Losses in energy and materials companies led a widespread rout on the stock market. The Dow started sinking after 10 a.m., when the Philadelphia branch of the Federal Reserve reported a sharp contraction in manufacturing in the Northeast. The losses accelerated throughout the day. "The news has been horrible out there," said Uri Landesman, president of Platinum Partners. "The U.S. economy is slowing down. And China's growth is definitely under question." The bad news kept piling up as the day went on. Mining and other companies that made basic materials fell hard after prices for commodities such as copper and oil dropped. Goldman Sachs analysts advised their clients to bet that stocks would fall, and speculation swirled that Moody's would cut the credit ratings of 17 banks. The Dow lost 250.82 points to close at 12,573.57, a drop of 2 percent. Alcoa lost 37 cents to $8.55. A new report that manufacturing slowed in China was troubling since that country's economy has helped drive global economic growth over the past four years. China is a major importer of copper and other basic materials. The Standard & Poor's 500 index lost 30.18 points to 1,325.51, a decline of 2.2 percent. The Nasdaq composite fell 71.36 points, 2.4 percent, to 2,859.09. All three indexes lost their gains for the week. - Canadian Business.
Meanwhile, credit ratings agency Moody’s could downgrade the debt ratings of as many as 15 global investment banks after the closing bell today, a move that would cost the banks billions of dollars in extra collateral.
In February, Moody’s announced it would review the ratings of 17 global investment banks and has already downgraded Macquarie and Nomura. In the U.S., the companies that are most likely to be affected by today’s action: Bank of America, Citigroup, Goldman Sachs, JPMorgan and Morgan Stanley. Royal Bank of Canada and nine European banks, including Deutsche Bank, BNP Paribas and Credit Suisse are also on the list. The current credit actions are part of a comprehensive review of the overall global banking system by Moody’s. In the middle of last month Moody’s downgraded Italian, Spanish, German and Austrian bank credit ratings. The U.S. banks with global capital markets capabilities have had an open dialogue with the ratings company, in an effort to soften the severity of the downgrades. This afternoon’s anticipated announcement could affect the long-term debt ratings of the bank-holding companies of five of the biggest U.S. banks — only Wells Fargo is not on the list. Moody’s is also looking at the short-term debt of the five bank-holding companies and the main bank operating subsidiaries of all except JPMorgan. The company that has the most to lose: Morgan Stanley. Moody’s is contemplating cutting Morgan Stanley’s senior long term debt rating three notches to Baa2, or just two notches above “junk”. That could put its credit rating on a level with Bank of America’s and Citigroup’s — if its debt is downgraded as expected. - CNBC.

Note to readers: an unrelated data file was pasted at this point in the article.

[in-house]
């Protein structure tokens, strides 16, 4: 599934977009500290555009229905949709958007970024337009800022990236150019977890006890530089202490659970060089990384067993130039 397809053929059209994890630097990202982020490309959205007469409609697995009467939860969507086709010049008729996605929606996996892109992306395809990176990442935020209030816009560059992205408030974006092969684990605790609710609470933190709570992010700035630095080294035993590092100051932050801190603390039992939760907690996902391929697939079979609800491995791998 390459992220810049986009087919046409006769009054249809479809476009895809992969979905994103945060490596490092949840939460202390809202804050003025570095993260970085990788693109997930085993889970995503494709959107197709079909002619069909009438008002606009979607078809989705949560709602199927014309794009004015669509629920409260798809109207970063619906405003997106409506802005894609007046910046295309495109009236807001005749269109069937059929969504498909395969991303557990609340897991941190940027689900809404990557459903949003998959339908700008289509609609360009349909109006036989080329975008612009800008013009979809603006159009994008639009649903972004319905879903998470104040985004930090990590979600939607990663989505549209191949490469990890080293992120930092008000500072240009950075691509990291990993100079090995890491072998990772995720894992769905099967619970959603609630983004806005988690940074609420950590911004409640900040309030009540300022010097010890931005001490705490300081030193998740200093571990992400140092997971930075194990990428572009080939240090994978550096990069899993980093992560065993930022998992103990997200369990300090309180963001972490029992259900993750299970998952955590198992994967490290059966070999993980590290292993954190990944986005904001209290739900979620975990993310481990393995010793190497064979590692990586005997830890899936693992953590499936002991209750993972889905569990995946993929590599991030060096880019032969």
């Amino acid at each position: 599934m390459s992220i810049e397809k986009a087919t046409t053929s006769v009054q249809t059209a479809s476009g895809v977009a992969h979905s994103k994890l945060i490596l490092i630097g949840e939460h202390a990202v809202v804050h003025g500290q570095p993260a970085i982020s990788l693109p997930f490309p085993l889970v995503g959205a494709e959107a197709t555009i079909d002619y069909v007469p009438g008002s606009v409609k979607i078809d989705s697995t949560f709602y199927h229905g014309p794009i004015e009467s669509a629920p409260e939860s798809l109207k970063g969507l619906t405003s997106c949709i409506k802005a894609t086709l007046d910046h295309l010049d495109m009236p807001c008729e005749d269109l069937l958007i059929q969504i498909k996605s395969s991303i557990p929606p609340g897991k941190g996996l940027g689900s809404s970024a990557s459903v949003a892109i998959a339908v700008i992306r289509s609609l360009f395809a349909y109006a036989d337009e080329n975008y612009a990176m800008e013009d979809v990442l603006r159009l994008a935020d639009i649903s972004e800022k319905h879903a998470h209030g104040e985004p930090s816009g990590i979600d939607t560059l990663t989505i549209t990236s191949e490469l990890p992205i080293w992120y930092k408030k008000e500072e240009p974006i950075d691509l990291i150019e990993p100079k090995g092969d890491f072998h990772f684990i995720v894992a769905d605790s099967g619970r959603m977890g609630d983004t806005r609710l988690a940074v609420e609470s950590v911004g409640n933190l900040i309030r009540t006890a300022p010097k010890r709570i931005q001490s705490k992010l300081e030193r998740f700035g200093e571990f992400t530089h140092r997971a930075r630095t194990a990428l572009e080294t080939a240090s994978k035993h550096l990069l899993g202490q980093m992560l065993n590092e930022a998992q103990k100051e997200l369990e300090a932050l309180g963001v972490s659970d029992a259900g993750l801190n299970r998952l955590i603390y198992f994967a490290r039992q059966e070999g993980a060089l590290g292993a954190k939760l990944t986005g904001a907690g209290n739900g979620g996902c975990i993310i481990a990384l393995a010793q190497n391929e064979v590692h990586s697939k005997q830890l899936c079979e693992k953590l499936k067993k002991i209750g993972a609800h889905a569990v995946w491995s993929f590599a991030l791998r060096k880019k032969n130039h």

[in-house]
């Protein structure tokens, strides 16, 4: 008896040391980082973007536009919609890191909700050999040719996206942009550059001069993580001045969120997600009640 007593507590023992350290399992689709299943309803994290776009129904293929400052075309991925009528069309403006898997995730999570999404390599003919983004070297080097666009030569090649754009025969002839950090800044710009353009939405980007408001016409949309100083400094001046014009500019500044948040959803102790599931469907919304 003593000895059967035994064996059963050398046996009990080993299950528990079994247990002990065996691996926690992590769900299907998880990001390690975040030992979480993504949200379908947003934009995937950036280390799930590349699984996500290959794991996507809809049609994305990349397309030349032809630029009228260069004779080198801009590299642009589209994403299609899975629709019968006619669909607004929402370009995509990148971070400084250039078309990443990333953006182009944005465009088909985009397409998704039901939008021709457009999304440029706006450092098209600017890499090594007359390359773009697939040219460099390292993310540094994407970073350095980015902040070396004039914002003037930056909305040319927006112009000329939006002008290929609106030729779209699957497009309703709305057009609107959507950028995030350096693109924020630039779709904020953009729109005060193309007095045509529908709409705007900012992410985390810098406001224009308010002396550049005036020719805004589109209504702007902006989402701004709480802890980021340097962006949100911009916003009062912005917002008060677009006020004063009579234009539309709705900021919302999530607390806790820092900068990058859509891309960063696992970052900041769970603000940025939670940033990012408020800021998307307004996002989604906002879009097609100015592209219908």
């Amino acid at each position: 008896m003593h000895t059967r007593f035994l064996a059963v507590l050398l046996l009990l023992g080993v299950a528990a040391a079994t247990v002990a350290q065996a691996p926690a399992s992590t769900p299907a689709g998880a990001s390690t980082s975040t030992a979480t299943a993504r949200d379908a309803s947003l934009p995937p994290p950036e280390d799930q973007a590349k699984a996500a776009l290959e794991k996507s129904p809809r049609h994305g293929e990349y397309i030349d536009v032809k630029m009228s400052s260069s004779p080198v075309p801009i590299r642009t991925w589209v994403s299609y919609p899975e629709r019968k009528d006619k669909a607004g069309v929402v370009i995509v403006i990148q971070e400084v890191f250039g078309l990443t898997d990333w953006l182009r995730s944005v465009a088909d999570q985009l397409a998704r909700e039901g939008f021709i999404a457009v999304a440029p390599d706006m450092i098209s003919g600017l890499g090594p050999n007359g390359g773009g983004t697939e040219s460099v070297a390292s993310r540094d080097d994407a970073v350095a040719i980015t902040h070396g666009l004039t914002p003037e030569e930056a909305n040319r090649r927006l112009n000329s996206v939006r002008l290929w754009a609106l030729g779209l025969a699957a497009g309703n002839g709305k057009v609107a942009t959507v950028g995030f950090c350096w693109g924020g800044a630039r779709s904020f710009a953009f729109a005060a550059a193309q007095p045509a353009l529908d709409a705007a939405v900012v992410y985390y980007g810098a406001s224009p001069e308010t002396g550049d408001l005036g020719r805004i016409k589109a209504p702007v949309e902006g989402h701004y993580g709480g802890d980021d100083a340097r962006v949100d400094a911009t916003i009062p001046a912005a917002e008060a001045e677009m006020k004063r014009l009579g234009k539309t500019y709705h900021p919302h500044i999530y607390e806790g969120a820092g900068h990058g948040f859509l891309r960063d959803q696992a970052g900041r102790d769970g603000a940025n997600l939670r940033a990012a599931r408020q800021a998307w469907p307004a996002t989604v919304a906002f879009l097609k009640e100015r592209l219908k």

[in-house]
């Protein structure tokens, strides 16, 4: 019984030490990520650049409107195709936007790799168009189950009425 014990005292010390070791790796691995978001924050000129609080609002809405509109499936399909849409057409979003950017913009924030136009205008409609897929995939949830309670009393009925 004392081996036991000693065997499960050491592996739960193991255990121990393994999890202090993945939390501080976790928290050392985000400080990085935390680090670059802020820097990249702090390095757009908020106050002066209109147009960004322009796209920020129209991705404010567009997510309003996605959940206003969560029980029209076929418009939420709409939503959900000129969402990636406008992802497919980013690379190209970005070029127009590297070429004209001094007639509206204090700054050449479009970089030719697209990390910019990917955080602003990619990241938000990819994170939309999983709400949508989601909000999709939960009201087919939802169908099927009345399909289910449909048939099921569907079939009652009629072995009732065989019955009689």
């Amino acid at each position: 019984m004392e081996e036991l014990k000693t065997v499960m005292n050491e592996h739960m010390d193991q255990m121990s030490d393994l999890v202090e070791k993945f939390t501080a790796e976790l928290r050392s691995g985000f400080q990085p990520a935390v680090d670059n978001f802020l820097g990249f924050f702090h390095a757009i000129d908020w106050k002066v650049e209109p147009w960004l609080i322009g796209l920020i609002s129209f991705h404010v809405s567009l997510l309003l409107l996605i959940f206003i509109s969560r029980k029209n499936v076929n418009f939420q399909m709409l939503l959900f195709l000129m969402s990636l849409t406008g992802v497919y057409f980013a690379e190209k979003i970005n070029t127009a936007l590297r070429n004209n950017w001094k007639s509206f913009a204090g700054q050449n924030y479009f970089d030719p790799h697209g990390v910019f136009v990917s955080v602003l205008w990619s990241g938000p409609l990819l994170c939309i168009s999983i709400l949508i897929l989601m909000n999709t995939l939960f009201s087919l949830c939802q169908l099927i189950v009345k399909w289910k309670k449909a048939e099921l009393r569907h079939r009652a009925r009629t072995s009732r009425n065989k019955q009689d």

Spain's banks would need 51-62 billion euros ($64-78 billion) in extra capital to weather a serious downturn in the economy, less than a 100-billion-euro aid package offered by the euro zone, independent audits showed on Thursday.
The Spanish government will use the reports by consultancies Roland Berger and Oliver Wyman to determine how much aid it will take to recapitalize its ailing lenders. Spain said it will make a formal request in the next few days but details on how much each bank will need won't be known until September, leaving analysts with mixed feelings about the capacity of the audit to restore confidence in a sector shut out of international markets. Doubts about the economy and the banks have moved Spain to the center of a long-running euro zone debt crisis, forcing the Treasury to pay its highest yield since 1997 to sell less than a billion euros of 5-year debt on Thursday. - Reuters.